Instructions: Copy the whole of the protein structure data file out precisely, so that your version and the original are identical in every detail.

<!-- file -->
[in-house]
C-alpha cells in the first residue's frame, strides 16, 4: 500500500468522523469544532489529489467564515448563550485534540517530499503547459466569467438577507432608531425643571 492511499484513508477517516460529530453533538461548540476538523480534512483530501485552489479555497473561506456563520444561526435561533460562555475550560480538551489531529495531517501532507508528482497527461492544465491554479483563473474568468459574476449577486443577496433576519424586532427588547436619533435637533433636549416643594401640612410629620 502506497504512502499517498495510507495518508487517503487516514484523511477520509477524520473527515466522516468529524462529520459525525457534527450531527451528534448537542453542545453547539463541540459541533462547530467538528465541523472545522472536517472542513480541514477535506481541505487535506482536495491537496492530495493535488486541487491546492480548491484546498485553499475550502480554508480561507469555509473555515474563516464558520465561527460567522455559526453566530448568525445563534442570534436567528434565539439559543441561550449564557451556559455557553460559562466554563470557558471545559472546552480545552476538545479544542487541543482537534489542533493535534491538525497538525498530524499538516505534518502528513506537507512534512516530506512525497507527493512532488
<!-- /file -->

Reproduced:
[in-house]
C-alpha cells in the first residue's frame, strides 16, 4: 500500500468522523469544532489529489467564515448563550485534540517530499503547459466569467438577507432608531425643571 492511499484513508477517516460529530453533538461548540476538523480534512483530501485552489479555497473561506456563520444561526435561533460562555475550560480538551489531529495531517501532507508528482497527461492544465491554479483563473474568468459574476449577486443577496433576519424586532427588547436619533435637533433636549416643594401640612410629620 502506497504512502499517498495510507495518508487517503487516514484523511477520509477524520473527515466522516468529524462529520459525525457534527450531527451528534448537542453542545453547539463541540459541533462547530467538528465541523472545522472536517472542513480541514477535506481541505487535506482536495491537496492530495493535488486541487491546492480548491484546498485553499475550502480554508480561507469555509473555515474563516464558520465561527460567522455559526453566530448568525445563534442570534436567528434565539439559543441561550449564557451556559455557553460559562466554563470557558471545559472546552480545552476538545479544542487541543482537534489542533493535534491538525497538525498530524499538516505534518502528513506537507512534512516530506512525497507527493512532488